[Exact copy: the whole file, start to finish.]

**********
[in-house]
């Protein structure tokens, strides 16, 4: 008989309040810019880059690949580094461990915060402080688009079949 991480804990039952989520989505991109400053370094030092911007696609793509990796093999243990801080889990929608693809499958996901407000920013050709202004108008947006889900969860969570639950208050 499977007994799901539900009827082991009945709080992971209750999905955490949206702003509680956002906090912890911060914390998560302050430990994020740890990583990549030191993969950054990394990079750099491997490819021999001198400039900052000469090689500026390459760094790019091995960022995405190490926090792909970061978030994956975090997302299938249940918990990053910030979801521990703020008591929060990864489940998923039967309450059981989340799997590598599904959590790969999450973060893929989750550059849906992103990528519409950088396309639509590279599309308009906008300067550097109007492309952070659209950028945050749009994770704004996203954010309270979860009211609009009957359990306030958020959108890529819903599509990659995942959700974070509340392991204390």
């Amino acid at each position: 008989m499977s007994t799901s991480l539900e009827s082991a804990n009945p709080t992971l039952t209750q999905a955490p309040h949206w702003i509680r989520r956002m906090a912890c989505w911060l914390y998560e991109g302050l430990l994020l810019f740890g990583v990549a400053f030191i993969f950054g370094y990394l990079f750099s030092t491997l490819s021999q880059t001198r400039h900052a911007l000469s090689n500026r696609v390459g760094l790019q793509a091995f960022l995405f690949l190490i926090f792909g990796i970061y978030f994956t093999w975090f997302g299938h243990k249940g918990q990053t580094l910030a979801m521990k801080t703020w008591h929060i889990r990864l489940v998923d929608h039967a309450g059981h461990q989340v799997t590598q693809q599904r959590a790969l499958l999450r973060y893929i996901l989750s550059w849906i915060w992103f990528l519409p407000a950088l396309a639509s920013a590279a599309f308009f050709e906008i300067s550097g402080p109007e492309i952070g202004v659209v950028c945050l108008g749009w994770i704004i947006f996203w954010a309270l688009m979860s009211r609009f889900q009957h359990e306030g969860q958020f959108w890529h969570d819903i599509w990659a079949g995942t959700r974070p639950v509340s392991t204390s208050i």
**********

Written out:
[in-house]
């Protein structure tokens, strides 16, 4: 008989309040810019880059690949580094461990915060402080688009079949 991480804990039952989520989505991109400053370094030092911007696609793509990796093999243990801080889990929608693809499958996901407000920013050709202004108008947006889900969860969570639950208050 499977007994799901539900009827082991009945709080992971209750999905955490949206702003509680956002906090912890911060914390998560302050430990994020740890990583990549030191993969950054990394990079750099491997490819021999001198400039900052000469090689500026390459760094790019091995960022995405190490926090792909970061978030994956975090997302299938249940918990990053910030979801521990703020008591929060990864489940998923039967309450059981989340799997590598599904959590790969999450973060893929989750550059849906992103990528519409950088396309639509590279599309308009906008300067550097109007492309952070659209950028945050749009994770704004996203954010309270979860009211609009009957359990306030958020959108890529819903599509990659995942959700974070509340392991204390």
């Amino acid at each position: 008989m499977s007994t799901s991480l539900e009827s082991a804990n009945p709080t992971l039952t209750q999905a955490p309040h949206w702003i509680r989520r956002m906090a912890c989505w911060l914390y998560e991109g302050l430990l994020l810019f740890g990583v990549a400053f030191i993969f950054g370094y990394l990079f750099s030092t491997l490819s021999q880059t001198r400039h900052a911007l000469s090689n500026r696609v390459g760094l790019q793509a091995f960022l995405f690949l190490i926090f792909g990796i970061y978030f994956t093999w975090f997302g299938h243990k249940g918990q990053t580094l910030a979801m521990k801080t703020w008591h929060i889990r990864l489940v998923d929608h039967a309450g059981h461990q989340v799997t590598q693809q599904r959590a790969l499958l999450r973060y893929i996901l989750s550059w849906i915060w992103f990528l519409p407000a950088l396309a639509s920013a590279a599309f308009f050709e906008i300067s550097g402080p109007e492309i952070g202004v659209v950028c945050l108008g749009w994770i704004i947006f996203w954010a309270l688009m979860s009211r609009f889900q009957h359990e306030g969860q958020f959108w890529h969570d819903i599509w990659a079949g995942t959700r974070p639950v509340s392991t204390s208050i």